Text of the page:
ua en ru

Dietitian on how to eat in winter to stay healthy

Dietitian on how to eat in winter to stay healthy RBC-Ukraine collage
Author: Maria Kholina

Winter is approaching, which could make our health vulnerable, as well as result in uncontrolled fat accumulation, cardiovascular diseases, and many other unpleasant consequences.

Here's how to eat in winter to stay healthy, according to dietitian Oksana Skitalinska.

Why eating right is important in winter

Cold winter weather and few sunny days encourage people to move less, spend more time indoors, less time outdoors, breathe more polluted air, and indulge in fatty and sweet food, and do it frequently.

And everything in our bodies contributes to this: in winter, insulin resistance increases, being an ancient adaptive mechanism for fat accumulation.

The liver also increases fat production, depositing fat wherever possible: in liver cells, the pancreas, around internal organs (visceral fat), under the skin, and in many other places.

The liver synthesizes more bad cholesterol, which deposits in the vessels. Elevated cholesterol levels are associated with an increased risk of developing and dying from cardiovascular diseases. This happens because unhealthy vessels poorly respond to nitric oxide, which dilates vessels.

What to eat in winter?

Consume more fiber, i.e., dishes made from baked, stewed, boiled vegetables. Boiled/baked beets, carrots, pumpkin.

"Add 2-3 slices of baked pumpkin to your favorite pancakes for breakfast, and complement your dinner with a few slices of boiled beet," said Skitalinska.

If you replace white bread with rye, or at least consume it more often, you'll get more fiber and feel satiated longer.

Resistant starch. This type of fiber is not digested or absorbed but, entering the large intestine, promotes the growth of very beneficial microorganisms that produce fats blocking carbohydrate absorption. This includes baked cooled potatoes, dishes with cooled legumes. It's important not to add too many saturated fats, such as melted hard cheese or a lot of sour cream, to potatoes.

Fish oil. Combined with physical exercise, fish oil can increase the activity of enzymes responsible for fat oxidation. So, supplement your winter diet with it.

Vitamin D. An antidepressant and anti-inflammatory vitamin-hormone. It can be taken in pills or consumed in soft-boiled eggs with runny yolks, shiitake mushrooms, chanterelles, fatty sea fish.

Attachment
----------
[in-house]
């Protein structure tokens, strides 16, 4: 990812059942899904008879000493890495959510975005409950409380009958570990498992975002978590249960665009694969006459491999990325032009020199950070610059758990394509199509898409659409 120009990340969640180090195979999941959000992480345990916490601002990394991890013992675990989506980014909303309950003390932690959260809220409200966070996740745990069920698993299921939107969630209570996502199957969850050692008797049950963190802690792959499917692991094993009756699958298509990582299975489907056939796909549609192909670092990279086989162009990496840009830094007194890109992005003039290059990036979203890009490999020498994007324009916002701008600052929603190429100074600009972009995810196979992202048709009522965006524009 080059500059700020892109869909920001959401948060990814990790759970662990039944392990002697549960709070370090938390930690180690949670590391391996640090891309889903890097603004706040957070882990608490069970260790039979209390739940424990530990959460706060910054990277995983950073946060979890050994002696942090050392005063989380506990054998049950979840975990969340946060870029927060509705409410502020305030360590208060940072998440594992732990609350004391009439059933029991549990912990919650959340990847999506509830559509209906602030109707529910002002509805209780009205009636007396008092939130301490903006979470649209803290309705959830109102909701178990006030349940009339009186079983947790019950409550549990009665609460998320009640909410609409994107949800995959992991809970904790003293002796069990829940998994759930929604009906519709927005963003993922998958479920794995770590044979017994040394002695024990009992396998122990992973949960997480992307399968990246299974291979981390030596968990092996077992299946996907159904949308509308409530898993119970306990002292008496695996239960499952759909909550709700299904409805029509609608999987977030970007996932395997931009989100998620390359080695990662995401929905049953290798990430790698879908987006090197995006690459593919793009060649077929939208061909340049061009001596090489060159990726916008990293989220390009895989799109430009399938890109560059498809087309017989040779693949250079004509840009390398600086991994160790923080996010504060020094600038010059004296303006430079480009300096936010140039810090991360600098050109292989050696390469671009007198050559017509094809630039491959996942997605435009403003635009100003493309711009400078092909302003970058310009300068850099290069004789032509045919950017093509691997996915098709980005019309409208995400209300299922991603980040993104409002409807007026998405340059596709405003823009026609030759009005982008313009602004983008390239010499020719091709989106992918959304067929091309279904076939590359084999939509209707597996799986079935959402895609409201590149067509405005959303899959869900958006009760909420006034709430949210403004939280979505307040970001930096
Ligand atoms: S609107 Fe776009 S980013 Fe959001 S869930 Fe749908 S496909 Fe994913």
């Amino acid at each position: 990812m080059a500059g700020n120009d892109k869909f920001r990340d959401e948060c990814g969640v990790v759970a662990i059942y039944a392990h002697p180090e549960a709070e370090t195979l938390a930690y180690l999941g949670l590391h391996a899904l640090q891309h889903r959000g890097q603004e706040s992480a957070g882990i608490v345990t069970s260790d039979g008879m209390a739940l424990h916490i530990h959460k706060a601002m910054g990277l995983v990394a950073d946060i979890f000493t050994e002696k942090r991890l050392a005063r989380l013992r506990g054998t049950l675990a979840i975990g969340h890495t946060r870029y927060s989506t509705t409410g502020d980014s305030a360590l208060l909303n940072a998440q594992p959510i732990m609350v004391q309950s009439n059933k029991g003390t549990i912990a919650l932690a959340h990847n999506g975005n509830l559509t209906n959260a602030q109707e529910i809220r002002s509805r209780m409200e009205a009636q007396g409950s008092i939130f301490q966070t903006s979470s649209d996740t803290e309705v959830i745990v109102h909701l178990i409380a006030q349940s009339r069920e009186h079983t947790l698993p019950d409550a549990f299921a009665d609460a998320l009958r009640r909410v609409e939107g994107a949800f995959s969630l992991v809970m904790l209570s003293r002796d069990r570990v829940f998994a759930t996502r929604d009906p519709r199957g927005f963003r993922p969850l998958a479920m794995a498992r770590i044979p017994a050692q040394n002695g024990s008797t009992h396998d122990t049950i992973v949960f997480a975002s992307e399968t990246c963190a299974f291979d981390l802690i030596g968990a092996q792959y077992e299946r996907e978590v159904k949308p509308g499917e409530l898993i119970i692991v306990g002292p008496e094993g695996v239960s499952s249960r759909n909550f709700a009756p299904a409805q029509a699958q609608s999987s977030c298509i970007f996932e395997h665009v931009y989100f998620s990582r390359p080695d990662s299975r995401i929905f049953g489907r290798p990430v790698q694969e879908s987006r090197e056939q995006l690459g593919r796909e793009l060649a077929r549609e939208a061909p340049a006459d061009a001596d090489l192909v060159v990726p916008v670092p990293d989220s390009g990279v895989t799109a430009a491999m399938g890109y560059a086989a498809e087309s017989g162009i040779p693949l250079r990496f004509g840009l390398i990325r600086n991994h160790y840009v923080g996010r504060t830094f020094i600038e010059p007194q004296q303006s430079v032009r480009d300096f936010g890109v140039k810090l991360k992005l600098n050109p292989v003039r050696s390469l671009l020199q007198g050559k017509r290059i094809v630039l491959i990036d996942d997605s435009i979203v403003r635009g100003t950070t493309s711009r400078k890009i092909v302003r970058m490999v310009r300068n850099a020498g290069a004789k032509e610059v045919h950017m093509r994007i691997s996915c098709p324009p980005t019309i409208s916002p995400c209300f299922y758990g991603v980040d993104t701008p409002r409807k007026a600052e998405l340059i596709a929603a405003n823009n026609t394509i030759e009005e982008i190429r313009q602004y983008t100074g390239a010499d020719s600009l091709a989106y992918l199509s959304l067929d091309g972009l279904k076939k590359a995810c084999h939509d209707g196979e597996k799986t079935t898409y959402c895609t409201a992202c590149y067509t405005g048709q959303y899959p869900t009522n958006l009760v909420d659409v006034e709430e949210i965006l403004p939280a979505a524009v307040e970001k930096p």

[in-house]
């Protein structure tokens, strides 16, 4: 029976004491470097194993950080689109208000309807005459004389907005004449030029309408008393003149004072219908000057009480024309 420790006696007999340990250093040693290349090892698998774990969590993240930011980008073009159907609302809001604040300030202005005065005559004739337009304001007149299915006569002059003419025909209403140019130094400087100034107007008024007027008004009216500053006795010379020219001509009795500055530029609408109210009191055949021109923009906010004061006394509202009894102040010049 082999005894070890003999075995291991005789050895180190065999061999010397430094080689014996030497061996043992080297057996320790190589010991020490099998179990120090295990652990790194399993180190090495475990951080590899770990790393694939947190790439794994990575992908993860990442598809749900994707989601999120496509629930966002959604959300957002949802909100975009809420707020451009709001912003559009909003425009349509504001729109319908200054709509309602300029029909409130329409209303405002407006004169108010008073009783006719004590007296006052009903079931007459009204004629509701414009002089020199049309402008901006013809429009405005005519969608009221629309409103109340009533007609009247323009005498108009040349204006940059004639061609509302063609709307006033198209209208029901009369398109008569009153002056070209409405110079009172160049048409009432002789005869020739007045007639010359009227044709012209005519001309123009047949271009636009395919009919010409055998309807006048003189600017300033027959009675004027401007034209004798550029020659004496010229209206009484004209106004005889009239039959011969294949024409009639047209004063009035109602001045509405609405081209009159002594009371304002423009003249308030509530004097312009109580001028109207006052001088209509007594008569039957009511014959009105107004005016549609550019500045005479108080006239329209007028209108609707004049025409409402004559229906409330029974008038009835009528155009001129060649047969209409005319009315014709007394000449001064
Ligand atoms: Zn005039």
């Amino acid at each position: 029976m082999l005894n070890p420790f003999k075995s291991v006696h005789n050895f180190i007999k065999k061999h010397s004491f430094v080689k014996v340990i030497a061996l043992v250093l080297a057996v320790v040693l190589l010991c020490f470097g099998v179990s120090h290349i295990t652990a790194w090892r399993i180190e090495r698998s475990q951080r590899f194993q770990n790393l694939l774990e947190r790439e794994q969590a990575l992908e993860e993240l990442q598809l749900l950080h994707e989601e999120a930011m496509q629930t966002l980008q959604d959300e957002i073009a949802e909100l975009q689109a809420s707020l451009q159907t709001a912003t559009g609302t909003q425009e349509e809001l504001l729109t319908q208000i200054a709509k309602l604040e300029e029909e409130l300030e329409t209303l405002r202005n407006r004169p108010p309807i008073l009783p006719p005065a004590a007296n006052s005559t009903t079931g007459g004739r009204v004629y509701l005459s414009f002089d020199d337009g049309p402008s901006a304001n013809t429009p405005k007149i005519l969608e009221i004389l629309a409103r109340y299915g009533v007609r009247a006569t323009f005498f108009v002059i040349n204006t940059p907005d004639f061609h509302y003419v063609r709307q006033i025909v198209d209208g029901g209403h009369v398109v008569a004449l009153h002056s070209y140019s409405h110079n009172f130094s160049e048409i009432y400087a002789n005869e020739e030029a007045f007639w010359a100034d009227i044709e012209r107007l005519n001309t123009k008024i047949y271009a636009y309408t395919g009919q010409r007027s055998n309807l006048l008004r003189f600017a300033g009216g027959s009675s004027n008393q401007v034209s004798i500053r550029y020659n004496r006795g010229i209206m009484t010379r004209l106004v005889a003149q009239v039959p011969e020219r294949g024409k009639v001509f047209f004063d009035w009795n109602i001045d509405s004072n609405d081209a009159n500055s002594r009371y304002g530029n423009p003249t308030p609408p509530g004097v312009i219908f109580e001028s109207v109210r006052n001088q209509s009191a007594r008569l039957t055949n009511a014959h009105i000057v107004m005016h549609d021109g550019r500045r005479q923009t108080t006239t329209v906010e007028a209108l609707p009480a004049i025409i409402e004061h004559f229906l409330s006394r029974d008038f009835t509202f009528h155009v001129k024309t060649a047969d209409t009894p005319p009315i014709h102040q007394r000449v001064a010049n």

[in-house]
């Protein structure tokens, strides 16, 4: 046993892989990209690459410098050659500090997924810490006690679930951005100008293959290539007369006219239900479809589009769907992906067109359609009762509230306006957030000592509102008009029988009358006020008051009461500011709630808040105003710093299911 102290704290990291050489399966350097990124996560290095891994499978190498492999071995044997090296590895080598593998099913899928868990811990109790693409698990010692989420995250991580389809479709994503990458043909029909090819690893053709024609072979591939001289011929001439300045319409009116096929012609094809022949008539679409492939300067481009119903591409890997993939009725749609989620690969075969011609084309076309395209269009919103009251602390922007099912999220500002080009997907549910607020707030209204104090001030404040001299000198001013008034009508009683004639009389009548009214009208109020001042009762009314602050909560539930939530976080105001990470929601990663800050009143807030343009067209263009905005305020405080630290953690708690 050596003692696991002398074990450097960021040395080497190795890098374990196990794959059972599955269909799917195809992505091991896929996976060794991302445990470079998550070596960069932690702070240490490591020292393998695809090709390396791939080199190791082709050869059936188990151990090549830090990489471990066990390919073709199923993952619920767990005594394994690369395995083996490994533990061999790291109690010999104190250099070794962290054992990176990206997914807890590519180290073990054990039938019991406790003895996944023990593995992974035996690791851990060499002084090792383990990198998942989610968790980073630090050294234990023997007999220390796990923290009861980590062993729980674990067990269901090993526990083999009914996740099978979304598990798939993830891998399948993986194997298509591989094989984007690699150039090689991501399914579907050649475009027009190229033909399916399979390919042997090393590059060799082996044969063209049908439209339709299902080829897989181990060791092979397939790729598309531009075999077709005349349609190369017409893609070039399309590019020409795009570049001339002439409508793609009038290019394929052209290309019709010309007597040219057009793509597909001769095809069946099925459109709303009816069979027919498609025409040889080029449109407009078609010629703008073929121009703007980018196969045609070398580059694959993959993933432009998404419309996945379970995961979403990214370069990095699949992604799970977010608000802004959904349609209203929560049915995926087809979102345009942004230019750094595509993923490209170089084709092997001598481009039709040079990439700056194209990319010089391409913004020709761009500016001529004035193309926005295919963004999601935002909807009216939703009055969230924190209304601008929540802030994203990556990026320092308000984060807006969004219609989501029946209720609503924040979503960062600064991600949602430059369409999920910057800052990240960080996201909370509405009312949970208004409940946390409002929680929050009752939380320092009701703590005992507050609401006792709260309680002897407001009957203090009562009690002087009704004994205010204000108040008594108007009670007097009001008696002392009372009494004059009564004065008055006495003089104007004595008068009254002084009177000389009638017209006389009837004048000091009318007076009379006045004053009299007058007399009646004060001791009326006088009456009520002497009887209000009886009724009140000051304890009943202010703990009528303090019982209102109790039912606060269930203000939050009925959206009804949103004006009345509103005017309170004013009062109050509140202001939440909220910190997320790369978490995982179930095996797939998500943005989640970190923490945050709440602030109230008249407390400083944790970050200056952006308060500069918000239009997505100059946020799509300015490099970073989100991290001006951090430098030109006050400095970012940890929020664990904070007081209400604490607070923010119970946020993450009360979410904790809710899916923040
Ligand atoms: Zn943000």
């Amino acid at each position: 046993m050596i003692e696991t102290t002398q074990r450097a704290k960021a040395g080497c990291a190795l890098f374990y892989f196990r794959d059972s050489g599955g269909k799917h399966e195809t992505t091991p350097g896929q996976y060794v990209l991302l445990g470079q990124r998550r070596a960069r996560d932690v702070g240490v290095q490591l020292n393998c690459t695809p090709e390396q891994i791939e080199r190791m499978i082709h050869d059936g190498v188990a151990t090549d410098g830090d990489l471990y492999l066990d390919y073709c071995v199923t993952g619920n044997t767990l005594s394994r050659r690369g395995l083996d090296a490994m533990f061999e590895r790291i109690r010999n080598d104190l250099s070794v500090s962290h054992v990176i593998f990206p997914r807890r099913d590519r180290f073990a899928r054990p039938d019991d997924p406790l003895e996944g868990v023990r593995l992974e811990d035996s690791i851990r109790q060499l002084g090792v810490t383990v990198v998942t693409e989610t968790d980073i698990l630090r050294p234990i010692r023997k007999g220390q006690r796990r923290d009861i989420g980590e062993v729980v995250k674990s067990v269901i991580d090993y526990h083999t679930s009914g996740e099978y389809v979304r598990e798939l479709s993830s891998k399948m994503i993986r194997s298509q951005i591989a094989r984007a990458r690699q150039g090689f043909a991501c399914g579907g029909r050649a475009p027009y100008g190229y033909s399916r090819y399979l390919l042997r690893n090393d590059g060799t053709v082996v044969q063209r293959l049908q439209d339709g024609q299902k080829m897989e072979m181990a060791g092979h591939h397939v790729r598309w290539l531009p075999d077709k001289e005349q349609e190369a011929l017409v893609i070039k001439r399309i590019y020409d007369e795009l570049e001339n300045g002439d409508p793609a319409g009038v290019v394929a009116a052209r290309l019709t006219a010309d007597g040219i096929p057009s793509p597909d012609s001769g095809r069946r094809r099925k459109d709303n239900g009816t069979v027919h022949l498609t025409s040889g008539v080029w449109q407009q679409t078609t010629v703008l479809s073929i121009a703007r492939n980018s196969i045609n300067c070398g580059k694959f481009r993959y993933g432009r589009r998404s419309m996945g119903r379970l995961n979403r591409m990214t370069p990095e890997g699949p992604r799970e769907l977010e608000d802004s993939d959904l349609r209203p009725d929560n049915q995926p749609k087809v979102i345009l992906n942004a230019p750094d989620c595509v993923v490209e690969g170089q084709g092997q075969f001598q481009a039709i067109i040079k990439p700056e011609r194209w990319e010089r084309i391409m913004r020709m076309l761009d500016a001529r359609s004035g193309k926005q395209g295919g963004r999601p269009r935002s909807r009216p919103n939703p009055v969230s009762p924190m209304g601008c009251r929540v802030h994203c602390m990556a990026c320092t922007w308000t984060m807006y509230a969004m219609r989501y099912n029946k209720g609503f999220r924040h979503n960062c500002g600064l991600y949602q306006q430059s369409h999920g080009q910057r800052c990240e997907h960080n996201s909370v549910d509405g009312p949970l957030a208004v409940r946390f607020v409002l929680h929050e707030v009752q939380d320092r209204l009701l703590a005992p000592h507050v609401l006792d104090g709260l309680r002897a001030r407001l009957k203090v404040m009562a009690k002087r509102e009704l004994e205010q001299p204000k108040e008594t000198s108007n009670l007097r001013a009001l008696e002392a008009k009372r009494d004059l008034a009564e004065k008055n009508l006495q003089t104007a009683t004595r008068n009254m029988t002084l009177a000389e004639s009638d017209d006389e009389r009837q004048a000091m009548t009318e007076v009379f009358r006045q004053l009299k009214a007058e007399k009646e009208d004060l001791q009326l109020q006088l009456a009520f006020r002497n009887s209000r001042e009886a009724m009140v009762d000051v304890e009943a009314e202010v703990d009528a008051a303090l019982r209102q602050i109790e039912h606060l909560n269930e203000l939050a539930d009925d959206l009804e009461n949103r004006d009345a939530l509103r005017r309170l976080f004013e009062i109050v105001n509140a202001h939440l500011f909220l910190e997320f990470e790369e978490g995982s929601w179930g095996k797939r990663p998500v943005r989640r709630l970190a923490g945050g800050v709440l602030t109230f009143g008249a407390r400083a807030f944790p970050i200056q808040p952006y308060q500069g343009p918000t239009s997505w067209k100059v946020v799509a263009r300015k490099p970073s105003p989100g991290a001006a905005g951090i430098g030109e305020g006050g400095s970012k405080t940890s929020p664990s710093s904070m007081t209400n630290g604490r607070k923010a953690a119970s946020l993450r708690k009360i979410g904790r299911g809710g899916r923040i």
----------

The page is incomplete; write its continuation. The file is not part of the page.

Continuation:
Vitamin C. A deficiency of vitamin C in the diet also slows down metabolism. Fresh, pickled cabbage, currants, parsley, weak rosehip tea are good sources of vitamin C. It's important that vitamin C enters the body throughout the day, not all at once.

Consume fermented products. This can be sauerkraut and pickles, soaked apples, beet kvas, fermented dairy products are a source of lactic acid bacteria, the vital activity of which supports normal metabolism.

Don't forget to drink warm water throughout the day because biochemical processes in cells require enough water; dehydration makes cells smaller and less efficient.

Alcohol consumption slows down metabolism (American Journal of Clinical Nutrition).

Warm food and warm drinks warm your body from the inside, promoting bile secretion and quality digestion of food.

What else you need to know about winter lifestyle

Lack of sleep can intensify insulin resistance and contribute to weight gain; even short-term sleep deprivation can make healthy people perceive sugar as if they have diabetes. Ventilate the bedroom before bedtime and turn off all sources of light (that way melatonin hormone will be produced, and sleep will be longer).

Don't forget about physical activity. It improves the condition of blood vessels and reduces the risk of cardiovascular diseases (strokes, heart attacks, sudden death).

Even 10-15 minutes of exercise reduces insulin resistance and directs consumed food in the right direction, without turning it into fat.

Movement in fresh cold air in comfortable warm clothing contributes to weight loss.